No, there is no federal law specific to the use of masks in schools. School policies are usually locally- and/or state-determined. However, federal civil rights laws require schools to consider the health and safety needs of their students with disabilities so they can attend school in-person. A school may determine it is necessary for other individuals in school settings to wear masks, depending on the specific circumstances of the student with a disability and in consideration of relevant health guidance.  Federal agencies such as the Centers for Disease Control and Prevention and the U.S. Department of Education have provided federal resources to guide local policy to support safe, in person learning while reducing the spread of COVID-19, including when a school should require masking.

How can I support safe, in-person learning?

These federal resources can help you understand how to create safe learning environments for everyone:

National Center on Safe and Supportive Learning Environments (funded by the U.S. Department of Education), Brief on Students Bullied Over Mask-Wearing: What Schools Need to Know to Prevent and Address the Problem

This document provides educators and parents an overview of the problem of bullying over mask-wearing, as well as strategies for schools to prevent and intervene in bullying. It recommends schools take a vocal stance that mask bullying will not be tolerated and clearly and frequently communicating anti-bullying policies. It notes that while schools may not have specific anti-bullying policies related to mask-wearing, language specific to mask-wearing can be interwoven into existing anti-bullying programming. Prevention strategies such as fostering an overall healthy school climate, communicating anti-bullying policies, modeling good behavior, learning the warning signs of bullying, and staying informed about local anti-bullying laws are included in this resource. Intervention strategies such as encouraging students to speak to a trusted adult and to be upstanders as well as reminders for educators to investigate all instances of bullying are also included in this resource.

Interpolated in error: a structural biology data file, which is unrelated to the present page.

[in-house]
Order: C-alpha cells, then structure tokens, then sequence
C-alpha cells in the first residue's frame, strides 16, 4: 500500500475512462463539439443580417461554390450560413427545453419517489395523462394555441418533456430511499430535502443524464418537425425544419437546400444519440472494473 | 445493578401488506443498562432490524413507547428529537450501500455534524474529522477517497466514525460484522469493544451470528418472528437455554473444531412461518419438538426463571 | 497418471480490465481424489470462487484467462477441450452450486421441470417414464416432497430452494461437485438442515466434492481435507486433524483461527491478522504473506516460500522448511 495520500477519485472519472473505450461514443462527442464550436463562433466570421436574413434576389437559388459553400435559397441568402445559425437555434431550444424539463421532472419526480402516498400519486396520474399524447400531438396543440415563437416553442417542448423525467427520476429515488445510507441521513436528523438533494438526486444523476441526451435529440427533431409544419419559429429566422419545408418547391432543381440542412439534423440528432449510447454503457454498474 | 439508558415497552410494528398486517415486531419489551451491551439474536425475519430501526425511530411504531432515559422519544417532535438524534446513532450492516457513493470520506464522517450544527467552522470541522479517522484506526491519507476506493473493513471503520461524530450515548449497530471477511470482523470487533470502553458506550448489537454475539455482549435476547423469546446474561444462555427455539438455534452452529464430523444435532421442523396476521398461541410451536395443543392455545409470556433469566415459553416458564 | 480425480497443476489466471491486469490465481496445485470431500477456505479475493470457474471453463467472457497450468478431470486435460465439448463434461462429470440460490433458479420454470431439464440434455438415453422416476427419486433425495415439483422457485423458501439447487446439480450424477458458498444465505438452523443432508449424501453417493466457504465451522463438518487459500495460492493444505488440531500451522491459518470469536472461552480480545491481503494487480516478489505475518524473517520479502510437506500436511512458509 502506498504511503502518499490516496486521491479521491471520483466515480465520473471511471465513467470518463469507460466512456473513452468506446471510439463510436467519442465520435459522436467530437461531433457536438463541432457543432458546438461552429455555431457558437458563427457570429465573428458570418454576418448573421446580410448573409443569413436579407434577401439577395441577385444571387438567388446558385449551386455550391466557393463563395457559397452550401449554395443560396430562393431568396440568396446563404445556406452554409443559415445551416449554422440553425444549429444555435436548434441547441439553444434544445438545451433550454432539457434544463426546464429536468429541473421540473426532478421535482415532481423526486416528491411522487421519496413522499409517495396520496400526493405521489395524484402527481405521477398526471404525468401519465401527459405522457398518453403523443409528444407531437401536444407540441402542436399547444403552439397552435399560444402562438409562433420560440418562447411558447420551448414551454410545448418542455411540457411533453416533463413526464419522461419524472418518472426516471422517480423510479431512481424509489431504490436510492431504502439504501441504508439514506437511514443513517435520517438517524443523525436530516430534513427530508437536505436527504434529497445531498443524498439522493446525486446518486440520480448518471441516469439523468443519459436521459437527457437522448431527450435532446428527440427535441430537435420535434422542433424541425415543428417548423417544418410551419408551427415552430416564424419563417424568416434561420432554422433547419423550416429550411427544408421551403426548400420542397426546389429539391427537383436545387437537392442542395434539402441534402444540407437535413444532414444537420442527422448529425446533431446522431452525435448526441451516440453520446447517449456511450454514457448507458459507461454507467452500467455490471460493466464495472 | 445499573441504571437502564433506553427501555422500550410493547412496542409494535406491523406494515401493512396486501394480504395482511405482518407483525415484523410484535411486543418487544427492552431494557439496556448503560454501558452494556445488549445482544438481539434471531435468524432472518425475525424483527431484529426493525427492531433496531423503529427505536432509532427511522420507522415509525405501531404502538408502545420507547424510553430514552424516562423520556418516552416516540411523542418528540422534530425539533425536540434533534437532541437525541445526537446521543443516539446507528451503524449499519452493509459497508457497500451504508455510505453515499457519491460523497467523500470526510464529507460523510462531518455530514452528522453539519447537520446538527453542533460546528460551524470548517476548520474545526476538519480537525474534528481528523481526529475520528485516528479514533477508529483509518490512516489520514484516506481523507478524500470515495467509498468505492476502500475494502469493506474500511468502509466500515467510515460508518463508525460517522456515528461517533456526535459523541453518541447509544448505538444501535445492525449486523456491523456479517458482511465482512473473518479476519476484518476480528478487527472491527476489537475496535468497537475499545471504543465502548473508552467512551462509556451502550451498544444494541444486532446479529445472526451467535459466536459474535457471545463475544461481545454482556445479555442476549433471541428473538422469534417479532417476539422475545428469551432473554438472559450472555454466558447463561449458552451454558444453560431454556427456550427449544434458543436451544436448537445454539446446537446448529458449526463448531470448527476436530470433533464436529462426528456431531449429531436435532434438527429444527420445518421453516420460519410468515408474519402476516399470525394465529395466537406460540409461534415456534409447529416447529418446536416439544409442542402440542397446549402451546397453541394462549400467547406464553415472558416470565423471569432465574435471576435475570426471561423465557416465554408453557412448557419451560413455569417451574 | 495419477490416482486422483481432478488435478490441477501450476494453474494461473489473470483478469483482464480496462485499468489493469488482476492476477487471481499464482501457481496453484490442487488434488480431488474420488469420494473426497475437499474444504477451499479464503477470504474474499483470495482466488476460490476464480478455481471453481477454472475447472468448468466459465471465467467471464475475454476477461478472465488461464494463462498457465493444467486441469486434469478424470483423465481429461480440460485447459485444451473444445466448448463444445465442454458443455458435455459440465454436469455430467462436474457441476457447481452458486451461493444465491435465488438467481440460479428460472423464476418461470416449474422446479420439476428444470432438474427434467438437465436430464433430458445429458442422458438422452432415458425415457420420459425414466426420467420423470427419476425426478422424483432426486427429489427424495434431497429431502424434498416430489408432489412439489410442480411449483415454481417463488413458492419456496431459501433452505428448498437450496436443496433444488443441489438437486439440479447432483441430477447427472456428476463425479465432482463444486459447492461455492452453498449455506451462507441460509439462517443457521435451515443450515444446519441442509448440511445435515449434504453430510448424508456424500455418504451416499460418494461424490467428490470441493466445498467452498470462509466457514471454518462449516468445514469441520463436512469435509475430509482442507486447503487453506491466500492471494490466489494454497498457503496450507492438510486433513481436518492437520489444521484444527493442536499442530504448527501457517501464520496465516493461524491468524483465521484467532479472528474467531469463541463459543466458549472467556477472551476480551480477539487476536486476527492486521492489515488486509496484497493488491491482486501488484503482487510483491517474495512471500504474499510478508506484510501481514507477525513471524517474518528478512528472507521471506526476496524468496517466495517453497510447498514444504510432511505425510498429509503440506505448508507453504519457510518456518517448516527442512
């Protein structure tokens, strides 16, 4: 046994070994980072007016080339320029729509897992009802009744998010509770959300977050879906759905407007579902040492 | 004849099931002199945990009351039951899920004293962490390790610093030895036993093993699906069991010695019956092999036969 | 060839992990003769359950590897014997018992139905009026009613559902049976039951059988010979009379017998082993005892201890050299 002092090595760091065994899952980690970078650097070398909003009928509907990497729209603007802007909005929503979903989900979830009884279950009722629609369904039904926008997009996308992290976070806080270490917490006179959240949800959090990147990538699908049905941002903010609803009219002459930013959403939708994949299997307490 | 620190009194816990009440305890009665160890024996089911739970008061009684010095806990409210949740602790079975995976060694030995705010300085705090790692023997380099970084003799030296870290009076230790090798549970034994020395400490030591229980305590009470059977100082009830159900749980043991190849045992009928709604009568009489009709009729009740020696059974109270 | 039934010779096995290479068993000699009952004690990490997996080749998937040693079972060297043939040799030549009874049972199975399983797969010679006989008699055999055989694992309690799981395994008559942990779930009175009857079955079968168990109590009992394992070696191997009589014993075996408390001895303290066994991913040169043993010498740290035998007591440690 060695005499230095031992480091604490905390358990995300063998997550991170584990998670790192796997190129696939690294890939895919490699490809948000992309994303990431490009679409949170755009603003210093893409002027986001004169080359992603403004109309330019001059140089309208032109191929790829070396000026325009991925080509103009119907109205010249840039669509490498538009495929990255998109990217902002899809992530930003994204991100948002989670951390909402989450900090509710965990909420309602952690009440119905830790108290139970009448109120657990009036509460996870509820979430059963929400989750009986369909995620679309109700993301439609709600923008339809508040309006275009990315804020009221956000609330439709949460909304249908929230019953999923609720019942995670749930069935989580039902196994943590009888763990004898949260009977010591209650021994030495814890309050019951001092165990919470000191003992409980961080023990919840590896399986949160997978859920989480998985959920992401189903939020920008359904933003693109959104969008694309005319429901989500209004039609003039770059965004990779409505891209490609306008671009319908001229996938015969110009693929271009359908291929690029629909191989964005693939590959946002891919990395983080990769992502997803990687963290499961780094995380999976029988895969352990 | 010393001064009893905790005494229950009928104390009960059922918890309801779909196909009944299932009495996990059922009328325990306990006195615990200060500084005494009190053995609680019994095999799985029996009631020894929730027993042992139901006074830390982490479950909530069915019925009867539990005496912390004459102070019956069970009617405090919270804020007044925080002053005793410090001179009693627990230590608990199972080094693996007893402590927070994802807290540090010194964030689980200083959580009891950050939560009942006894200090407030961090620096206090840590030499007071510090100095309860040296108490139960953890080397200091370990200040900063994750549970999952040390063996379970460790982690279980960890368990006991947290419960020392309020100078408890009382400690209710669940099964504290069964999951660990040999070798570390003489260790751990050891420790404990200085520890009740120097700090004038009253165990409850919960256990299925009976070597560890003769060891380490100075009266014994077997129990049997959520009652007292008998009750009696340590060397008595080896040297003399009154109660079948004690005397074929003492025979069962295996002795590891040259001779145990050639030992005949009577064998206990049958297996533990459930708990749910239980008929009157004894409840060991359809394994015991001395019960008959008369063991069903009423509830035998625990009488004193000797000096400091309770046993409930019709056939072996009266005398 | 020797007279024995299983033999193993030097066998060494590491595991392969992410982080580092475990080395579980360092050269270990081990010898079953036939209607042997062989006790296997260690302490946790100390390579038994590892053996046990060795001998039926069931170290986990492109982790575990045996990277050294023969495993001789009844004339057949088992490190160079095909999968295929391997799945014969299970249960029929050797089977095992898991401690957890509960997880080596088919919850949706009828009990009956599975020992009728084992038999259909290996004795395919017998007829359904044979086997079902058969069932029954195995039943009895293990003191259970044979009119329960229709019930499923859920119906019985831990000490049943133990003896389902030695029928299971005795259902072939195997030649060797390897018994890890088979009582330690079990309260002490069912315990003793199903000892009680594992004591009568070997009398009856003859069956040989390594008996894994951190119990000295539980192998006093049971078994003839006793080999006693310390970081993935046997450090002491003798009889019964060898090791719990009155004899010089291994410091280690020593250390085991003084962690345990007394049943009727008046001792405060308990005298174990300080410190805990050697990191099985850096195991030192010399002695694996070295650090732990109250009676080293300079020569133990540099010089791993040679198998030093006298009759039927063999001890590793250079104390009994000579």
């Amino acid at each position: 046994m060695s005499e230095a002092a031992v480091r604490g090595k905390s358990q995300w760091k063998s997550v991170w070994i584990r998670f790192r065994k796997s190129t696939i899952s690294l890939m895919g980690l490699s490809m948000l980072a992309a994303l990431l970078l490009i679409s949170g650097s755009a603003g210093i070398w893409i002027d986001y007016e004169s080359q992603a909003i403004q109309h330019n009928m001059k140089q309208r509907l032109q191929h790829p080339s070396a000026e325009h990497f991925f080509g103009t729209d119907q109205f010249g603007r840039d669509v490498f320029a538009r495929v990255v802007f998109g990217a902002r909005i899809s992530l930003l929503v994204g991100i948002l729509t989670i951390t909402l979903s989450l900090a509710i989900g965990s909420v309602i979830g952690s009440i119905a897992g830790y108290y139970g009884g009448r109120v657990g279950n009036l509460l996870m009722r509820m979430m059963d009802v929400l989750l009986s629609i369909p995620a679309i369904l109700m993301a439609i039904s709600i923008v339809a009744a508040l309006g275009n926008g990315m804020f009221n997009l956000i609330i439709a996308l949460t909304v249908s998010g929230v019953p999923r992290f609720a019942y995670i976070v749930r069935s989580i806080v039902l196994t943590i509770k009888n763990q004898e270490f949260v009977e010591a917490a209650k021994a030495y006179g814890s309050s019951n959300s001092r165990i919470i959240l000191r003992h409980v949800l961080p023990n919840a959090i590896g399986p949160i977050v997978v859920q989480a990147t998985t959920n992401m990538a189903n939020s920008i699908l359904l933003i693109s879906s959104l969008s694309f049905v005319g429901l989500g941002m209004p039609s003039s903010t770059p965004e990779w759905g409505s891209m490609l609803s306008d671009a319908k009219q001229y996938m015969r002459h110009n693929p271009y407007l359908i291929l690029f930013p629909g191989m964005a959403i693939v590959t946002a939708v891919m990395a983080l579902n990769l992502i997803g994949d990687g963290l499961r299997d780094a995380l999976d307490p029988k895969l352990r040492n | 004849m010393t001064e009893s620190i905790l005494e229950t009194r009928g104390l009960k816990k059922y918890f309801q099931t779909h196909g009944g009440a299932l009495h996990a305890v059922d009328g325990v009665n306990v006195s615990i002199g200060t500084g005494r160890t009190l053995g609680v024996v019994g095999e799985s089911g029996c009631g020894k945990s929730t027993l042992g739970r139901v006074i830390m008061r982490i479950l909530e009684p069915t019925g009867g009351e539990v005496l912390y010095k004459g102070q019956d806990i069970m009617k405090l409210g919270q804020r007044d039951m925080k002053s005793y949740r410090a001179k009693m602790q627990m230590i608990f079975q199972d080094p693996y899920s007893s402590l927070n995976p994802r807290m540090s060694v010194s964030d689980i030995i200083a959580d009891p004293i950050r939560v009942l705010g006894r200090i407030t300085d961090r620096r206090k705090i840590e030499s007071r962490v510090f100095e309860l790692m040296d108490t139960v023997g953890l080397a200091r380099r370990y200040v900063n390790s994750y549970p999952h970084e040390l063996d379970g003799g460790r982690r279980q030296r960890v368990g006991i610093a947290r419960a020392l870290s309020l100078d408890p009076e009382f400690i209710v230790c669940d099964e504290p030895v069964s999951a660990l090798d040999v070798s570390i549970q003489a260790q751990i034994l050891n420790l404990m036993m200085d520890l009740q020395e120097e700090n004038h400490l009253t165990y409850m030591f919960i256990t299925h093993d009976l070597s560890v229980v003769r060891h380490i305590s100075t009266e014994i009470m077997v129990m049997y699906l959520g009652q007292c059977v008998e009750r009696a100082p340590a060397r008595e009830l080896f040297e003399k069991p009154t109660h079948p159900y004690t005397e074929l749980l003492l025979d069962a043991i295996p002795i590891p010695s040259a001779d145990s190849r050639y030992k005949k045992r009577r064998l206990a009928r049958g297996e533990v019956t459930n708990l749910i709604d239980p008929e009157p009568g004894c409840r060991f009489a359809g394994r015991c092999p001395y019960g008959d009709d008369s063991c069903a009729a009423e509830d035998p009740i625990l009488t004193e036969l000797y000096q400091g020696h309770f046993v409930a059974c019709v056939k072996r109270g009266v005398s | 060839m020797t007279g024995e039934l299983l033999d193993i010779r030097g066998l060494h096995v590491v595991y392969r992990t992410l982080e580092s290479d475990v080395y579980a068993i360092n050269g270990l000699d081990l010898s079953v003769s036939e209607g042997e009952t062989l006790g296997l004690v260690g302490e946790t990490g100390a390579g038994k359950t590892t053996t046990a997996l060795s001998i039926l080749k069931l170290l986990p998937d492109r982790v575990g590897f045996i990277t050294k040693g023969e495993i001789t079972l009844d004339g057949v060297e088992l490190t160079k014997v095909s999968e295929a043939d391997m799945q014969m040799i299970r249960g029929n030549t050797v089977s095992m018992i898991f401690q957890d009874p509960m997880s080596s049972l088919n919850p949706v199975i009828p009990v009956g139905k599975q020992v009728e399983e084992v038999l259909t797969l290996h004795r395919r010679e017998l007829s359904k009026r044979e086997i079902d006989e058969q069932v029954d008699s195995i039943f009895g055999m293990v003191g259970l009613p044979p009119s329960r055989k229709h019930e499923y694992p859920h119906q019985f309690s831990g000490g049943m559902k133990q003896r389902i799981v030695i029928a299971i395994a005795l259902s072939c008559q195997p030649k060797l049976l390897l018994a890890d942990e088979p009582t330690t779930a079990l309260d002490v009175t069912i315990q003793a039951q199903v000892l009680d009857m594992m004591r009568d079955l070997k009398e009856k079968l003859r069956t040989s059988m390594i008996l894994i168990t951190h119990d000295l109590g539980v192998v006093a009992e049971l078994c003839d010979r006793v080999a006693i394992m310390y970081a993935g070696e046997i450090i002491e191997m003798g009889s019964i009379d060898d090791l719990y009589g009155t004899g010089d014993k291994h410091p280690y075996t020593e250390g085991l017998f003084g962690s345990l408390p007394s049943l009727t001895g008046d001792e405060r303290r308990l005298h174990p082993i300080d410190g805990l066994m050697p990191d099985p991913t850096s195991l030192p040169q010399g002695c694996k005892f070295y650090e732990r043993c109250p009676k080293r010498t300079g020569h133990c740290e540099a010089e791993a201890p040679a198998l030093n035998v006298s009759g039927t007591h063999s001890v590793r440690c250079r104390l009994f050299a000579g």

U.S. Department of Education, Letter to Educators and Parents Regarding New CDC Recommendations and Their Impact on Children with Disabilities

This document helps educators, staff and families thoughtfully design learning experiences for all students, including students with disabilities. In it, you can find links to information about masks and school’s obligation under federal disability rights and special education laws to make reasonable modifications for particular students with disabilities.

U.S. Department of Education, Office for Civil Rights, Dear Colleague Letter:  Responding to Bullying of Students with Disabilities

This document describes a school’s obligation to address bullying and harassment with protections for students with disabilities. The Department has also published a parent fact sheet which explains schools’ responsibilities to address bullying of students with disabilities and provides additional resources.

U.S. Centers for Disease Control, Operational Guidance for K-12 Schools and Early Care and Education (ECE) Programs to Support Safe In-Person Learning

The CDC provides this guidance that supplements but is not meant to replace any federal, state, tribal, local, or territorial health and safety laws, rules and regulations with which schools and Early Care and Education (ECE) programs must comply. In this guidance, you can find facts and information about reducing transmission, masking, and recommendations for action at various levels of community transmission (e.g. high, medium, low levels).